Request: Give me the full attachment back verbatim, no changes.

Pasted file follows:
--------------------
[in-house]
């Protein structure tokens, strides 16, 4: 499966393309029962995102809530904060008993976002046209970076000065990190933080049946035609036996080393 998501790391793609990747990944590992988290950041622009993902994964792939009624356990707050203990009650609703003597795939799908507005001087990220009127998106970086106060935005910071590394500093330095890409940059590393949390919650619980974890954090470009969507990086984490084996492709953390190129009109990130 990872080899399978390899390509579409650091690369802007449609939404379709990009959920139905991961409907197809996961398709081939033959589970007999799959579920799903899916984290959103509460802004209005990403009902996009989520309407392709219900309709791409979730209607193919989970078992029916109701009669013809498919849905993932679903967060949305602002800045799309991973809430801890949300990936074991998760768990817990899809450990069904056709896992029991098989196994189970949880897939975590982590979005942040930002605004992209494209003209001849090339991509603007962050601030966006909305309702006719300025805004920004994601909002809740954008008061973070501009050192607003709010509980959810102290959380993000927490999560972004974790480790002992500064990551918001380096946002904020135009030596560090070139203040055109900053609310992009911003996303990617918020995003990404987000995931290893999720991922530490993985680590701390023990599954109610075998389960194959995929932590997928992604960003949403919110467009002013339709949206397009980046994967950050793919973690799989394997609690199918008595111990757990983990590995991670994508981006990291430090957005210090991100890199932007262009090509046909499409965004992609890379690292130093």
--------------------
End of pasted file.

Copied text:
[in-house]
């Protein structure tokens, strides 16, 4: 499966393309029962995102809530904060008993976002046209970076000065990190933080049946035609036996080393 998501790391793609990747990944590992988290950041622009993902994964792939009624356990707050203990009650609703003597795939799908507005001087990220009127998106970086106060935005910071590394500093330095890409940059590393949390919650619980974890954090470009969507990086984490084996492709953390190129009109990130 990872080899399978390899390509579409650091690369802007449609939404379709990009959920139905991961409907197809996961398709081939033959589970007999799959579920799903899916984290959103509460802004209005990403009902996009989520309407392709219900309709791409979730209607193919989970078992029916109701009669013809498919849905993932679903967060949305602002800045799309991973809430801890949300990936074991998760768990817990899809450990069904056709896992029991098989196994189970949880897939975590982590979005942040930002605004992209494209003209001849090339991509603007962050601030966006909305309702006719300025805004920004994601909002809740954008008061973070501009050192607003709010509980959810102290959380993000927490999560972004974790480790002992500064990551918001380096946002904020135009030596560090070139203040055109900053609310992009911003996303990617918020995003990404987000995931290893999720991922530490993985680590701390023990599954109610075998389960194959995929932590997928992604960003949403919110467009002013339709949206397009980046994967950050793919973690799989394997609690199918008595111990757990983990590995991670994508981006990291430090957005210090991100890199932007262009090509046909499409965004992609890379690292130093």